When a claim is made for defamation the claimant believes that another person has published information about them which is untrue. As a result, the claimant may have suffered damage to their reputation because this information has been published. Furthermore, a defamation claim can be brought by a business or individual who has been subject to ridicule, contempt or hatred.


In the legal system, claims for defamation are dealt with using the Tort of Defamation which aims to address unjustified claims made about an individual. This tort can be divided into two distinct areas; libel and slander. Libel is the publication of permanent material such as written information which is defamatory while slander is the publication of defamatory material which is temporary such as the spoken word.

The nature of defamation will depend on the meaning of the words or actions taken by the defendant. A defamation trial will be heard without a jury unless there are specific instructions from the jury to do so. Usually it is up to a judge to decide whether the words or actions by the defendant would damage the reputation of the claimant.

Slander Explained

Within a claim for slander, several elements need to be established;

  • An accusation must be made
  • Proof of special damage must be provided although there are exceptions to this rule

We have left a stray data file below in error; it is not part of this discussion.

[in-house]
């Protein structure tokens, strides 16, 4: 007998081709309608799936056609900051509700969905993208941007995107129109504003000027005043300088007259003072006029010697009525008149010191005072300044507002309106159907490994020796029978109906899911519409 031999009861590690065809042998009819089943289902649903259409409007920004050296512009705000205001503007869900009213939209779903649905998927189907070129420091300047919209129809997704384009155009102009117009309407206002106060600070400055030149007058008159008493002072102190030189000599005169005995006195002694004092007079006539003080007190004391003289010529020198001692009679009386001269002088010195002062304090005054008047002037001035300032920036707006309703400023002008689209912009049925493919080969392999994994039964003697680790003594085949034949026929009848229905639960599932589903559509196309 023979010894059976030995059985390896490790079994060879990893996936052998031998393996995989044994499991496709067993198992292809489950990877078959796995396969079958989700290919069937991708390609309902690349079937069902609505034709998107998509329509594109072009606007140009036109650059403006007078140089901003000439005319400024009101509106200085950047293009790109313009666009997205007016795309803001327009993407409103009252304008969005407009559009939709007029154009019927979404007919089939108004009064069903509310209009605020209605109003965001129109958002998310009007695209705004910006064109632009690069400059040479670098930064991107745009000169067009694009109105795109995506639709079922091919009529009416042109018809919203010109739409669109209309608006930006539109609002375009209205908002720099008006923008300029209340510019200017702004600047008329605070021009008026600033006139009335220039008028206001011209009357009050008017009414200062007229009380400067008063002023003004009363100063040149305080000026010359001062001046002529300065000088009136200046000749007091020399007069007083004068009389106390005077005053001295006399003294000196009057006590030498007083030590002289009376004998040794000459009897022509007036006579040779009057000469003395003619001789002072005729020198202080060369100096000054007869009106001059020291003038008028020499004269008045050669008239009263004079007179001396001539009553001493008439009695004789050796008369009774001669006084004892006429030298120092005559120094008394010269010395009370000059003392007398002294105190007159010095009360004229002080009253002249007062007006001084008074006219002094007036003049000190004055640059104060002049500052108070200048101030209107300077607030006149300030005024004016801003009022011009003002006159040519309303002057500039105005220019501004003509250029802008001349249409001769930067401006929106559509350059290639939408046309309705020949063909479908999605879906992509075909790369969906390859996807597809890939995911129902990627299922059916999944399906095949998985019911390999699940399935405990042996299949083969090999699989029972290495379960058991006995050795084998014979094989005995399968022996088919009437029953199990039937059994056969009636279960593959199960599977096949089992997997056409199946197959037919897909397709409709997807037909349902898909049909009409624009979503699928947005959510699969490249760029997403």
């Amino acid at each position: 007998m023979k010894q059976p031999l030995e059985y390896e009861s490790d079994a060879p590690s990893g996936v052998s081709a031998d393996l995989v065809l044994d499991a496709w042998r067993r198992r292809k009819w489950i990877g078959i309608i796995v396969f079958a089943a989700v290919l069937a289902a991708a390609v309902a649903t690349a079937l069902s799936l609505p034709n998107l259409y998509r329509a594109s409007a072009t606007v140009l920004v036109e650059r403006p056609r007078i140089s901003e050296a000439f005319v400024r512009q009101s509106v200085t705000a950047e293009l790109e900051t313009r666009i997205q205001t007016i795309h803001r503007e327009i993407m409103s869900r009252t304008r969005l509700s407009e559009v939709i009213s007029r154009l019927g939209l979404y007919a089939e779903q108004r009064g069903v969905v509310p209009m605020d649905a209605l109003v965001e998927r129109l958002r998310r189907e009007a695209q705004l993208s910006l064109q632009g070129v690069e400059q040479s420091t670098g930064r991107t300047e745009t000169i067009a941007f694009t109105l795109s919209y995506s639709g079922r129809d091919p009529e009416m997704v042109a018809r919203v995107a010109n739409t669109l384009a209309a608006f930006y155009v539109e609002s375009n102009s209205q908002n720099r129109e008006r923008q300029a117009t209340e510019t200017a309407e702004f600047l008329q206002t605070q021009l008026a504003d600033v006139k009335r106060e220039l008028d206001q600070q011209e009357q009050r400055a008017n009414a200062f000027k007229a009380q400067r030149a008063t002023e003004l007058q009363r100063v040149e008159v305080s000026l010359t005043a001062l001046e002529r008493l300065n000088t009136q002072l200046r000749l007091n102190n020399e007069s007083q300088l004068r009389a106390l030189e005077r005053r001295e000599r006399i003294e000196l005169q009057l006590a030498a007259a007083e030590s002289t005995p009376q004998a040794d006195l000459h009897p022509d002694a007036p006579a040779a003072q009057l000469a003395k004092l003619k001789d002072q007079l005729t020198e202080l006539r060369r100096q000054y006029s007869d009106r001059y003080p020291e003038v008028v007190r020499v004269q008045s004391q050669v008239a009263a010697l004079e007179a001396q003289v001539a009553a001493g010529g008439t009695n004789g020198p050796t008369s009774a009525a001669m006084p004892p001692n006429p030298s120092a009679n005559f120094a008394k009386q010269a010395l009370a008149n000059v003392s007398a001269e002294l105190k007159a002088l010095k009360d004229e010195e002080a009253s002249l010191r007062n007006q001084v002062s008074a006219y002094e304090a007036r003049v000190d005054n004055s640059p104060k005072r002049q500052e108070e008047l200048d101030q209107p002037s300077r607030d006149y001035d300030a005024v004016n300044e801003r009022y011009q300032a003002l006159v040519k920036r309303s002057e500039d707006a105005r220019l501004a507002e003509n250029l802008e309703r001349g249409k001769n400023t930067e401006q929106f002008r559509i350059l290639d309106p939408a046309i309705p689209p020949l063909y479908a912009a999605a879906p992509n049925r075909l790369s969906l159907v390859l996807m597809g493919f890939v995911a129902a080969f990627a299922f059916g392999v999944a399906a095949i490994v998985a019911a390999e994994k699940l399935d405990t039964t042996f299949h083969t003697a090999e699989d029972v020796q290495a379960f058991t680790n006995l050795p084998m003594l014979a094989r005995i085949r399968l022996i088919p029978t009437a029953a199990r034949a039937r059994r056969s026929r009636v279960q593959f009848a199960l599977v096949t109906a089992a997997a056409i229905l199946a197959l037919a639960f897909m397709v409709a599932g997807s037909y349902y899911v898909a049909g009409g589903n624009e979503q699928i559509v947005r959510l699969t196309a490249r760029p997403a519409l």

• The claim must be made against an individual
  • The statement made is one that would result in other people thinking less of the individual


Libel on the other hand is not restricted to the written word and the following need to be determined:

  • The statement must be made against an individual
  • This statement is one that would result in other people thinking less of the individual

Once it has been determined that the claimant has been subjected to either libel or slander, there are various other aspects that need to be taken into consideration.

Serious Harm – In line with Section 1 of the Act from 2013, a new requirement was developed which outlined that the statement must have caused or is likely to have caused serious harm to the reputation of the claimant. Where it cannot be established that the statement harmed the reputation of the claimant, it is not classed as being defamatory.

Serious Financial Loss – Proof must be provided to evidence that the claimant has suffered a serious financial loss as a result of the defamation


When a claim for defamation is proven, the claimant may seek to claim damages from the defendant. Damages usually aim to compensate the claimant for the harm that they have suffered as a direct result of the defamatory statements made by the individual or business. Within a defamation case there are three types of damages that can be awarded; general damages, aggravated damages and exemplary damages.